The United States squeaked past Jamaica on Friday night in Kingston, but it wasn’t a pretty victory. ASN tactician Liviu Bird takes you through the game flow using annotated graphics and a ton of insight.
FOR THE FIRST TIME
June 08, 2013
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in Jurgen Klinsmann’s tenure as United States soccer coach, he named an unchanged starting lineup in his team’s 2-1 win over Jamaica on Friday. Jamaica only made one change from its 1-0 loss to Mexico on Tuesday, bringing Jermaine Johnson on for Je-Vaughn Watson on the right wing.
The U.S. lined up in a 4-2-3-1/4-4-2 hybrid formation again, with Clint Dempsey pushing up from the midfield to join Jozy Altidore up front at times from his deeper starting position. Jamaica started in a 4-3-3, with two deep-lying midfielders primarily responsible for shielding the center backs.
As expected from Tuesday’s loss to Mexico, Jamaica’s defense looked ripe for exploitation, but the U.S. failed to make the most of its opportunity.
Jermaine Jones and Michael Bradley reprised their windshield-wiper style holding midfield roles, with one advancing and one holding. However, Jones had a largely ineffective game on both sides of the ball.
The team in general tried to play too direct, but Jones in particular played a number of errant long passes. Tracking back, he had a handful of defensive interventions, but his signature physical stamp was nonexistent, especially in a game that was chippy from the start.
Bradley was closer to his usual self, assisting on the winning goal and quietly springing a number of attacks while keeping possession in the back half. Defensively, he held a little more than usual, as Jones pressed more often, which resulted in Bradley sweeping up before the ball got to the defense.
None of the triangle players—Jones, Bradley, and Dempsey—found much of a rhythm. Most of that was the result of the team’s long-ball tactics and Altidore’s ineffective runs. Altidore made mostly straight runs and received straight passes, which usually ends in a low success rate.
Gap in the Middle
Jones and Bradley should have had plenty of room to operate because of the gap in Jamaica’s team shape. Defensive midfielders Rodolph Austin and Marvin Elliott held too deep to connect the Reggae Boyz’s defense with their offense, causing stilted transitions from defense to offense.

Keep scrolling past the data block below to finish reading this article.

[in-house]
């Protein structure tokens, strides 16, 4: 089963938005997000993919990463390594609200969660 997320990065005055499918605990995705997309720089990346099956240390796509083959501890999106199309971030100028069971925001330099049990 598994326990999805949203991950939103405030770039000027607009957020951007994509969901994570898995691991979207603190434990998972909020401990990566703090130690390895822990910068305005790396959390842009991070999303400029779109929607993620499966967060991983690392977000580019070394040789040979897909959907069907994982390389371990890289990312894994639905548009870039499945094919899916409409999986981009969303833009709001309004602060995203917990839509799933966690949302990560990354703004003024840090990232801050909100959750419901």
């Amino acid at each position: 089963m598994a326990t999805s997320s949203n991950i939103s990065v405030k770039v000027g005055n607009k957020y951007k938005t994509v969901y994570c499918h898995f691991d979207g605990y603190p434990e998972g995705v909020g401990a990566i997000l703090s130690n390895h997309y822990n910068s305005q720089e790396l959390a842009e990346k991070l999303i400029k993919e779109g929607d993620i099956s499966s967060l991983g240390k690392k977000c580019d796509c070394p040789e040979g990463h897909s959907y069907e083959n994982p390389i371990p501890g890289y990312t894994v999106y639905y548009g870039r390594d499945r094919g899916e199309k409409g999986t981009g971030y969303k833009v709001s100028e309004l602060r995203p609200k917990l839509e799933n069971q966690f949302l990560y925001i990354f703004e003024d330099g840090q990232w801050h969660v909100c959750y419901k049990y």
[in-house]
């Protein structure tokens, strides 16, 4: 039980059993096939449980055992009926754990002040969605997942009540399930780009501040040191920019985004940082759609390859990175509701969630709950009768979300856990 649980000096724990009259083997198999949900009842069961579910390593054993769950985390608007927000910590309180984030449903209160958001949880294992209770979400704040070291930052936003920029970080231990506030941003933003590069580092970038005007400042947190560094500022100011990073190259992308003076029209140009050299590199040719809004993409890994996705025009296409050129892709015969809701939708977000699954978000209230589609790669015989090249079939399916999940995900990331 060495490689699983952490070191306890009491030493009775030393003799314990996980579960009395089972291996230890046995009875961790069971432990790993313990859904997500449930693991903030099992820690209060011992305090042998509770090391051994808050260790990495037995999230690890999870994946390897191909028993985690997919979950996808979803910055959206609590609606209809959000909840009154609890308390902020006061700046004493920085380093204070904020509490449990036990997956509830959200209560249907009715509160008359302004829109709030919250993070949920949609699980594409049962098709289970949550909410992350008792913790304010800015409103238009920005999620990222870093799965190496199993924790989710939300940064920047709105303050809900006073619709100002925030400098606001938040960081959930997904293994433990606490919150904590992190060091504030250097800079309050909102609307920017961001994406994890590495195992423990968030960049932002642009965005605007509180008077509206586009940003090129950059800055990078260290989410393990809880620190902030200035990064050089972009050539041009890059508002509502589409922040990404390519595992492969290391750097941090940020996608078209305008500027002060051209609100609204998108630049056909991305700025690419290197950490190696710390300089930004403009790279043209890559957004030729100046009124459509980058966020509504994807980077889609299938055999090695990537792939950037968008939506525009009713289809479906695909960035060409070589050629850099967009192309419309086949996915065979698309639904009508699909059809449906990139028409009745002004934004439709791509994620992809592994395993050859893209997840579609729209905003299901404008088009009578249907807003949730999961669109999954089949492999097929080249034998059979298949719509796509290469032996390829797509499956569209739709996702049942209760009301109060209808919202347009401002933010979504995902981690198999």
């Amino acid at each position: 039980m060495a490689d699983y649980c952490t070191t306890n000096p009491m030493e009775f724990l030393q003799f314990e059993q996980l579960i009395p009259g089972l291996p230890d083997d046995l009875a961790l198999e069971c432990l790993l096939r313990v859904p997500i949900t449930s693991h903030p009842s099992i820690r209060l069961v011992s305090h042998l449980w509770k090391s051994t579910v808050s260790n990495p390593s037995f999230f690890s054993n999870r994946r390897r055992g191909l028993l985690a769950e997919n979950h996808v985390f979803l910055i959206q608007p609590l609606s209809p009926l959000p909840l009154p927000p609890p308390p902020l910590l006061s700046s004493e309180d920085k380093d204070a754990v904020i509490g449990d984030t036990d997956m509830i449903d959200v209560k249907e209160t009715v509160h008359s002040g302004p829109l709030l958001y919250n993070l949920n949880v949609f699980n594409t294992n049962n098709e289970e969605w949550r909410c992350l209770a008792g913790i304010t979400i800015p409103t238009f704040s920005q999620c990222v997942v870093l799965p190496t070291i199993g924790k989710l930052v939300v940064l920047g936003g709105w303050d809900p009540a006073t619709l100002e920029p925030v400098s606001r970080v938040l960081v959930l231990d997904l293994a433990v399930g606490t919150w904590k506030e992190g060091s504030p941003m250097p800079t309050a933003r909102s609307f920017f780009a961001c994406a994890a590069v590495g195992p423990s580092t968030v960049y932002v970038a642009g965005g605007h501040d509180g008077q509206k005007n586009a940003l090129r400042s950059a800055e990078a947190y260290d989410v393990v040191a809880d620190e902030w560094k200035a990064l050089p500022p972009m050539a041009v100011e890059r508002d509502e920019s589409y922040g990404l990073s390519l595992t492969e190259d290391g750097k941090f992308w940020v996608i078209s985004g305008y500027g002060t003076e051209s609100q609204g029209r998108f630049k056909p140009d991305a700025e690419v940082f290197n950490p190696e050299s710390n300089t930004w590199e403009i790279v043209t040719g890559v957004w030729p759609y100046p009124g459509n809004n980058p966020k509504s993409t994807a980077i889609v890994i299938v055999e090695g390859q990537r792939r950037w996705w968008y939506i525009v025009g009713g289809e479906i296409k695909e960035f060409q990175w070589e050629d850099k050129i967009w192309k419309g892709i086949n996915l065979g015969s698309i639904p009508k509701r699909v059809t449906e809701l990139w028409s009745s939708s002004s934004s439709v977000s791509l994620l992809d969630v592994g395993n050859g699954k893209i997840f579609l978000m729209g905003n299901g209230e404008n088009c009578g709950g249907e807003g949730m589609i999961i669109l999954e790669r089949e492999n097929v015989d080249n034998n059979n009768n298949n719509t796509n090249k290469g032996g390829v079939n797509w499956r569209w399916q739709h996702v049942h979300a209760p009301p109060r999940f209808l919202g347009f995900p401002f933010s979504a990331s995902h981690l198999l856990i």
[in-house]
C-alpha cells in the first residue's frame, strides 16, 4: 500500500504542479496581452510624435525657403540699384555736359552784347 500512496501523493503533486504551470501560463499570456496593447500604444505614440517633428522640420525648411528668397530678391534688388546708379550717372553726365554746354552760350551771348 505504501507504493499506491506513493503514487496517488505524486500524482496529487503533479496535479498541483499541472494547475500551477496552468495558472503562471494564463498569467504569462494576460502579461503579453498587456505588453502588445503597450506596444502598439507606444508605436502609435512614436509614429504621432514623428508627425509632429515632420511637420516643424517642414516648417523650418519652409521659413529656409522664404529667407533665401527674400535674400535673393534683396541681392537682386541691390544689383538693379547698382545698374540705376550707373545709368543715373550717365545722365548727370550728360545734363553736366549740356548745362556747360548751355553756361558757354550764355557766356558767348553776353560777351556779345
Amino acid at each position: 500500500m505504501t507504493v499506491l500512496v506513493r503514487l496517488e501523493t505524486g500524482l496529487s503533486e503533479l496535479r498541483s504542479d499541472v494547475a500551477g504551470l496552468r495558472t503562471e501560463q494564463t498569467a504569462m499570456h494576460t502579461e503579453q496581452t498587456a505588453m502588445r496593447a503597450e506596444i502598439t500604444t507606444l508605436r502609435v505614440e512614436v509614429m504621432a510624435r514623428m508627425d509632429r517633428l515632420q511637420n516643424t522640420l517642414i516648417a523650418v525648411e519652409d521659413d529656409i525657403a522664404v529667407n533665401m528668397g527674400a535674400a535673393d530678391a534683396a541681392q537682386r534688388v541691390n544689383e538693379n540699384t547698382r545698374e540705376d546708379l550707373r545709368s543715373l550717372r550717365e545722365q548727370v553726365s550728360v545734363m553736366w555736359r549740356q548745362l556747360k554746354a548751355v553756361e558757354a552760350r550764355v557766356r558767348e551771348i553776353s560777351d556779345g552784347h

Garath McCleary, the top point in their triangle, did not check back often enough to find the ball off defensive players’ feet. Most of the interchange in attack happened among the top four players, who each played the different roles in turn, except for target striker Ryan Johnson.
On the rare occasions Austin pushed into the attack, Jamaica looked dangerous, as well as when left back O’Brian Woodbine overlapped into the attacking half. However, it did not happen often enough, especially in the first half.
Jamaica moved to a 4-1-4-1 in the second half, which bridged the gap a bit. But the bad habits and precedent created with the team’s starting formation made it difficult to adjust.
More poor marking
On the first U.S. goal, Graham Zusi did well to beat Woodbine around the outside and serve the ball in, but all three American attackers in the penalty area were still in dangerous positions.
Jamaica’s three remaining defenders left too much of a gap between themselves and the runners in the box, and the gaps between them were too large. Altidore, Dempsey, and Fabian Johnson had plenty of space to finish off Zusi’s cross, no matter where it landed. It was reminiscent of Mexico’s goal on Tuesday, where Aldo de Nigris found a similar gap between two defenders to head in the only goal of the game.
On Brad Evans’ late winner, six Jamaican defenders collapsed on top of the six-yard box, leaving a massive gap on top of them that the U.S. could exploit. Evans did well to recognize that he had time to turn and shoot, but if he did not have that time, Dempsey was also wide open in space.
Jamaica’s defenders were too slow to step up after the U.S. took the corner kick short, and they paid for it with the goal that likely knocked them out of qualifying contention.
Still Work to Do
Yes, the U.S. won. Yes, it was a resilient comeback after a disappointing, late tying goal. But don’t be fooled into thinking the Americans played well. They gave up another lead in another World Cup qualifier, nearly giving away two points in the standings in a game they were two minutes from (somehow) winning.
This country has enough talented players that the national team should not simply scrape by in CONCACAF competitions. That doesn’t bode well for the U.S.’ hopes in Brazil, where the top teams in the world would punish the U.S. for the way it has played in qualifying so far—with the possible exception of the snowed-in Costa Rica match.
With four of the last six Hexagonal matches at home, it’s time for the team to step up, or it’s time for Klinsmann to find players who will.
Liviu Bird is the Cascadia regional editor for The Soccer Wire and an ASN contributor. Follow him on Twitter.